The Regulation 18 public consultation is important.
This is your opportunity to voice your views. Here are some points that you might like to consider:
While it is hoped that planners and developers intend to put in sufficient infrastructure for new builds, there is concern regarding the lack of infrastructure for existing residents (what is known as infrastructure deficit). Examples are hospital provision, police and enforcement, roads, parking and public transport.
The fact that Hemel Hempstead's housing quota has been reduced from 1100 dwellings per annum is fantastic but...
A (revised) build rate of 900 homes per annum across the borough, over the next 16 years, will yield 14,400 new dwellings by 2040. It would not be unreasonable to estimate a contribution to the local population of approximately 43,200 people. The population of Dacorum is currently about 155,000. The arithmetic therefore, suggests an increase of about 28% over these 16 years.
S E R I O U S L Y ?
Quite simply, we're being expected to accept the fact that Hemel Hempstead well, won't be Hemel Hempstead in 16 years! 🙁
If the quota was halved to 450 dwellings per annum, then the increase in population as a result of new homes over 16 years would be under 15% which is a figure that not only may be acceptable to most people but offers some hope that infrastructure and resources might be realistically enhanced to deliver.
Hemel Hempstead does not have adequate hospital provision. With West Herts Hospital Trust looking to invest considerable sums into Watford Hospital and with very little going to hospitals in St. Albans and Hemel Hempstead, residents are extremely concerned that hospital provisions in the area are already compromised.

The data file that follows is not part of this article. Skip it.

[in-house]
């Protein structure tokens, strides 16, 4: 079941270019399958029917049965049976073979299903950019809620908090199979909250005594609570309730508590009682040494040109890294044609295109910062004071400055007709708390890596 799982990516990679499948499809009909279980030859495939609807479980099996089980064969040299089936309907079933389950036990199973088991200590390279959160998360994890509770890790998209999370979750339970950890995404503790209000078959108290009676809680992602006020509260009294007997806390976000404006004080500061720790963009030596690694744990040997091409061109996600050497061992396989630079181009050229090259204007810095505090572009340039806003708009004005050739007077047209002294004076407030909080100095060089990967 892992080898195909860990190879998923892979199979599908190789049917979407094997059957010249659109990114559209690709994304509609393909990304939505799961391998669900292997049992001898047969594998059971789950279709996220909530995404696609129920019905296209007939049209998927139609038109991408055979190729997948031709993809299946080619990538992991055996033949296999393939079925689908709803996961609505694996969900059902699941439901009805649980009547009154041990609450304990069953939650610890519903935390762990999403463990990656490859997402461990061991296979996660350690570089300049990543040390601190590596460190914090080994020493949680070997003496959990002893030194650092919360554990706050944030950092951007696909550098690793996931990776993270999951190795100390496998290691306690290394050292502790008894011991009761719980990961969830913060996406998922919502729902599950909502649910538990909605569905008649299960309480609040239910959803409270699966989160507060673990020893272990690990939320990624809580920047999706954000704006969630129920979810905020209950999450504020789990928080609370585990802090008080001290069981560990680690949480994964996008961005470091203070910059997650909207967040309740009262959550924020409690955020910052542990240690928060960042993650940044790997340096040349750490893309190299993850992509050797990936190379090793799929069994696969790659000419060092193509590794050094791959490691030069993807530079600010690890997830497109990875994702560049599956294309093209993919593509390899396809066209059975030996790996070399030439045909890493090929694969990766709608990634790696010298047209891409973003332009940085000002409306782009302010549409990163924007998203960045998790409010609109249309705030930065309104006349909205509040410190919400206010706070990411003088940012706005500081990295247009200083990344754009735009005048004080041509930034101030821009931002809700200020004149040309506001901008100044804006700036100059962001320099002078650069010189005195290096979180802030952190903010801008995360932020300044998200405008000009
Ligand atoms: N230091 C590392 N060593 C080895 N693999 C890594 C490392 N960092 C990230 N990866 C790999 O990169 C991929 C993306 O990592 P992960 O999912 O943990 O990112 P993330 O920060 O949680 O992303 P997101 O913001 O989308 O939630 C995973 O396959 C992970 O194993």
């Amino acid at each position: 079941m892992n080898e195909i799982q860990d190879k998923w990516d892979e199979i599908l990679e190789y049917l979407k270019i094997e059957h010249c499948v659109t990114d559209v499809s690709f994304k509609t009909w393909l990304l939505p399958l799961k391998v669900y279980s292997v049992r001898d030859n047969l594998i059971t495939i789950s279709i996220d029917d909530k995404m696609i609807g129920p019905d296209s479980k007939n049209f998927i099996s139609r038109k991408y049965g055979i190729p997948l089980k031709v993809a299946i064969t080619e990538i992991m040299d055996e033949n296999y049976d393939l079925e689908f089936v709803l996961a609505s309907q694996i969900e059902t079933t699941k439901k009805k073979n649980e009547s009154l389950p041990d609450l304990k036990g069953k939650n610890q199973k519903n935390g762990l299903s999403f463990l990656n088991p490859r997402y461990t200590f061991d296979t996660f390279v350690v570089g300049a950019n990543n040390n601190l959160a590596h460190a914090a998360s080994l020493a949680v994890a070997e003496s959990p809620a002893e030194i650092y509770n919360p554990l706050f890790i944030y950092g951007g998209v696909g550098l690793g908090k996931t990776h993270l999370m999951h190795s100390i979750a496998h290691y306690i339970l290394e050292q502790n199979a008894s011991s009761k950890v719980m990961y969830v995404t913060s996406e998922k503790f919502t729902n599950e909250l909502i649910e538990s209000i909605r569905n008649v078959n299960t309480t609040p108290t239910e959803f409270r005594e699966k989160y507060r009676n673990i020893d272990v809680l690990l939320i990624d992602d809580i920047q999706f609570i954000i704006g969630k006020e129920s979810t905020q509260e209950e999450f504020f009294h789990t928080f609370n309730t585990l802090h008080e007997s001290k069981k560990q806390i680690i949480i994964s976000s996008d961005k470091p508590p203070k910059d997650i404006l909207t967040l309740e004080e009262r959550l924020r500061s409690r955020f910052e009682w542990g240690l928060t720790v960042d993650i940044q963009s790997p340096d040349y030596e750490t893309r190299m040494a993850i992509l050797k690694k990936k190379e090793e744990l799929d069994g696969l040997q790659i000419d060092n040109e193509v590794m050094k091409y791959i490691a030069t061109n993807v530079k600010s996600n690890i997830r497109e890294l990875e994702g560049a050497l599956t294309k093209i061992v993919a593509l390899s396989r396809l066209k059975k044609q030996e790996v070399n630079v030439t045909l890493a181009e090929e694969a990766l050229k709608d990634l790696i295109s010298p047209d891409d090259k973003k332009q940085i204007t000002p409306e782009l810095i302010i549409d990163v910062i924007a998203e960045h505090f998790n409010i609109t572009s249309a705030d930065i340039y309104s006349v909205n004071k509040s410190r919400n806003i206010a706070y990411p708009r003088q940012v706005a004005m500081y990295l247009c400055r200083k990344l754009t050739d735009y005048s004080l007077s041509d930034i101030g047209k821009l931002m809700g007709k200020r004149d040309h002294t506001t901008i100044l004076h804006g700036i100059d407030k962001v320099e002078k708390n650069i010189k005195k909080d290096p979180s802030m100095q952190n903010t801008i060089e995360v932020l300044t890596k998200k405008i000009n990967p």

West Herts Hospital Trust has had very little if no engagement with Dacorum residents. Why aren't Hemel Hempstead residents even given the opportunity to voice their concerns over such an important issue? The argument has gone on for decades but the bottom line is that it makes no sense what so ever, to offer Hemel Hempstead residents a hospital that's in the most impactable location imaginable.
A recent 'Health Campus' has been announced; a complex which is intended to be built on the old market square in the town centre. It's quite apparent that this simply won't be large enough to supply anything near the potential of a hospital and residents have very little confidence that, what seems to be a glorified GP surgery, will be of any benefit at all, to the wider population.
Residents see very little enforcement by police or Dacorum Borough Council. One example is the blatant consumption of cannabis. It’s difficult to go anywhere now-a-days, and not be subjected to the stench of weed. People have complained that it's even noticeable in the (apparent) privacy of their own gardens.
Boy racers can be heard most evenings, all over Grovehill and nothing seems to be happening to combat this recent phenomenon.
There have already been a couple of associated RTAs in Grovehill, one of which involved pedestrians.
Parking is of great concern, especially when it compromises safety. We have parking problems outside our schools, for example. We’ve had one incident which involved a parking warden being struck by a vehicle. Residents are fed up with the retroactive response of enforcement and don’t understand why action can’t be taken in advance. Surely that’s the definition of wisdom?